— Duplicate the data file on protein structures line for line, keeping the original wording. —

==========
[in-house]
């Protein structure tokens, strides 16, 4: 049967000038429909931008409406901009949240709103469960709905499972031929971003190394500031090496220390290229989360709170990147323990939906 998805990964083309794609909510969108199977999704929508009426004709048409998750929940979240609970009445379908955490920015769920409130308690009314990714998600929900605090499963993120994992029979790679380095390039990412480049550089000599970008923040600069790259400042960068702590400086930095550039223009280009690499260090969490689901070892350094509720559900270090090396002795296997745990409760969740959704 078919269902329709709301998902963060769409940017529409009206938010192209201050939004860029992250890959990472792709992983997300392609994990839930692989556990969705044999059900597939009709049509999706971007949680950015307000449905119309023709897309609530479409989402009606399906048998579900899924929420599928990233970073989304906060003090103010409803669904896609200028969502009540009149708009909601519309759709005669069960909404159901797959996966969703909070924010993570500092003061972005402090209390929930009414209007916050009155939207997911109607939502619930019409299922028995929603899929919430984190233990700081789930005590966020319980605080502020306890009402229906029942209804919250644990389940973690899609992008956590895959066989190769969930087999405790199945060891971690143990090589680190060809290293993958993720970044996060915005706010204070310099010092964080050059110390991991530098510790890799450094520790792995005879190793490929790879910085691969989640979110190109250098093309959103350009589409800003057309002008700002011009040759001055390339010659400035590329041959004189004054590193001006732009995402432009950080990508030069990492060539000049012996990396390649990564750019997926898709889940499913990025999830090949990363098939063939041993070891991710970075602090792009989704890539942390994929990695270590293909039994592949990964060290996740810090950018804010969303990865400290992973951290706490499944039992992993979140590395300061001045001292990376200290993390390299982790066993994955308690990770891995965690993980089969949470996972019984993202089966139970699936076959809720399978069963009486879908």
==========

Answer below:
[in-house]
């Protein structure tokens, strides 16, 4: 049967000038429909931008409406901009949240709103469960709905499972031929971003190394500031090496220390290229989360709170990147323990939906 998805990964083309794609909510969108199977999704929508009426004709048409998750929940979240609970009445379908955490920015769920409130308690009314990714998600929900605090499963993120994992029979790679380095390039990412480049550089000599970008923040600069790259400042960068702590400086930095550039223009280009690499260090969490689901070892350094509720559900270090090396002795296997745990409760969740959704 078919269902329709709301998902963060769409940017529409009206938010192209201050939004860029992250890959990472792709992983997300392609994990839930692989556990969705044999059900597939009709049509999706971007949680950015307000449905119309023709897309609530479409989402009606399906048998579900899924929420599928990233970073989304906060003090103010409803669904896609200028969502009540009149708009909601519309759709005669069960909404159901797959996966969703909070924010993570500092003061972005402090209390929930009414209007916050009155939207997911109607939502619930019409299922028995929603899929919430984190233990700081789930005590966020319980605080502020306890009402229906029942209804919250644990389940973690899609992008956590895959066989190769969930087999405790199945060891971690143990090589680190060809290293993958993720970044996060915005706010204070310099010092964080050059110390991991530098510790890799450094520790792995005879190793490929790879910085691969989640979110190109250098093309959103350009589409800003057309002008700002011009040759001055390339010659400035590329041959004189004054590193001006732009995402432009950080990508030069990492060539000049012996990396390649990564750019997926898709889940499913990025999830090949990363098939063939041993070891991710970075602090792009989704890539942390994929990695270590293909039994592949990964060290996740810090950018804010969303990865400290992973951290706490499944039992992993979140590395300061001045001292990376200290993390390299982790066993994955308690990770891995965690993980089969949470996972019984993202089966139970699936076959809720399978069963009486879908």